Michelle Obama Breaks From Tradition To Criticize A Controversial Supreme Court Decision

Photo: Chip Somodevilla/Getty Images.
Since her two terms as First Lady, Michelle Obama rarely weighs in on public political matters. Instead, she saves it for when it really counts like on April 7 following the Democratic primary in Wisconsin. Despite 15 other states and one U.S. territory postponing their state primary elections due to public safety concerns, the Wisconsin primary went on as planned. Health officials warned that Americans should avoid public gatherings and practice social distancing, but Republican legislative leaders pushed for in-person voting to commence, opposing any postponement of the primary.
After serious concerns over a lack of proper social distancing, Obama tweeted her disappointment, saying, “Today, Wisconsin voters had to choose between making their voice heard and keeping themselves and their family safe. No American should ever have to make that choice.”
On Monday, Wisconsin Gov. Tony Evers attempted to postpone the primary election with an executive order. This effort was overturned hours later by the Wisconsin Supreme Court, in an action spearheaded by Wisconsin Assembly Speaker Robin Vos and Senate Majority Leader Scott Fitzgerald. In Milwaukee, the state’s most populated city, only five of the 180 intended voting locations were open, leaving voters in long lines — many wearing protective masks — in order to cast their vote.
Despite Vos' assurance that Wisconsinites were "incredibly safe" to go out and vote, images of people standing close together in lines on the street, blocking sidewalks, circulated and caused concern as the country is still under an imminent threat of spreading the novel coronavirus. “We must do better to ensure voting is safe for all voters,” Obama continued in her tweet, sharing a link to information on how Wisconsin voters can make sure their absentee ballots get counted.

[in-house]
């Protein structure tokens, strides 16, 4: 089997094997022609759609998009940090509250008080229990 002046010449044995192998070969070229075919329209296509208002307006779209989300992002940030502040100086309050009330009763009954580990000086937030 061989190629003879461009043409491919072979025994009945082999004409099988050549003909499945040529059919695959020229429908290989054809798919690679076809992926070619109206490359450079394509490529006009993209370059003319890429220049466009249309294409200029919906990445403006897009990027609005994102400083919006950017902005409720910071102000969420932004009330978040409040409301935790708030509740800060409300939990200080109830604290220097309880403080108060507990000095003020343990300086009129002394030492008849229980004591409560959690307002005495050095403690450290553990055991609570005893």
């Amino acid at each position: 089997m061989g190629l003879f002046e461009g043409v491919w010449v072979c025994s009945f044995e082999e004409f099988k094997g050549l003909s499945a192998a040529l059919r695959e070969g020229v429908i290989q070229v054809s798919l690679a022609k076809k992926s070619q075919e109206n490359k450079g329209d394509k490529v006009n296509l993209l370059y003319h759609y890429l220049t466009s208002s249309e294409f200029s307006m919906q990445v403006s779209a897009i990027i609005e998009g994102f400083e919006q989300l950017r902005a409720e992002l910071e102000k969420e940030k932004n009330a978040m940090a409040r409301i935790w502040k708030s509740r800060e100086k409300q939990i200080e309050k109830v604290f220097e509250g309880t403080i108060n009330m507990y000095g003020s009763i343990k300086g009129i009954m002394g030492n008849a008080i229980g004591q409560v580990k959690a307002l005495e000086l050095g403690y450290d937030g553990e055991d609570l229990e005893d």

State numbers show that 1,282,762 people requested absentee ballots, thousands of which say they never received them, reports The New York Times. On the night before the primary vote, the U.S. Supreme Court voted against pleas from Democrats to extend the absentee voting deadline for a week after the primary, instead allowing Wisconsin to discount any mail-in ballots that are postmarked after Tuesday. “The concerns advanced by the court and the applicants pale in comparison to the risk that tens of thousands of voters will be disenfranchised,” Supreme Court Justice Ruth Bader Ginsburg wrote in a statement.
With over 395,000 confirmed coronavirus cases nationwide, mail-in voting would allow people in the U.S. to still cast their votes without risking further spread of the virus. However, Trump himself has referred to the process as “corrupt,” spearheading a movement for Republican leaders to fight for in-person voting. Trump, who mailed in his own Florida absentee ballot for the Republican primary last month, told White House reporters on Tuesday that “mail ballots are a very dangerous thing for this country because they’re cheaters.”
Results of the Wisconsin Democratic primary have not yet been reported.

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